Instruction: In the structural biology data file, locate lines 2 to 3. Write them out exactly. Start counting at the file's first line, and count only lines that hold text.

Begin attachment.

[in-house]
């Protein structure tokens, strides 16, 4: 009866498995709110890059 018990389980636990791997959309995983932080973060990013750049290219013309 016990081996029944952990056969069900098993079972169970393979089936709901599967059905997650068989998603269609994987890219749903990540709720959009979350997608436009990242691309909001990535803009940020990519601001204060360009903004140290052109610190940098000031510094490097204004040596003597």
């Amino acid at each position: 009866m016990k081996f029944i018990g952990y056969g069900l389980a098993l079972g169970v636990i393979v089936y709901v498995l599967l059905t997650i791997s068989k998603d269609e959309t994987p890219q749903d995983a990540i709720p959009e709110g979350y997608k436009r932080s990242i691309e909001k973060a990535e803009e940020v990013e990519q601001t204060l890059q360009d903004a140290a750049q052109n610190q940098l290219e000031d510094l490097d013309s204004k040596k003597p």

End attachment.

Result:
């Protein structure tokens, strides 16, 4: 009866498995709110890059 018990389980636990791997959309995983932080973060990013750049290219013309 016990081996029944952990056969069900098993079972169970393979089936709901599967059905997650068989998603269609994987890219749903990540709720959009979350997608436009990242691309909001990535803009940020990519601001204060360009903004140290052109610190940098000031510094490097204004040596003597």
């Amino acid at each position: 009866m016990k081996f029944i018990g952990y056969g069900l389980a098993l079972g169970v636990i393979v089936y709901v498995l599967l059905t997650i791997s068989k998603d269609e959309t994987p890219q749903d995983a990540i709720p959009e709110g979350y997608k436009r932080s990242i691309e909001k973060a990535e803009e940020v990013e990519q601001t204060l890059q360009d903004a140290a750049q052109n610190q940098l290219e000031d510094l490097d013309s204004k040596k003597p």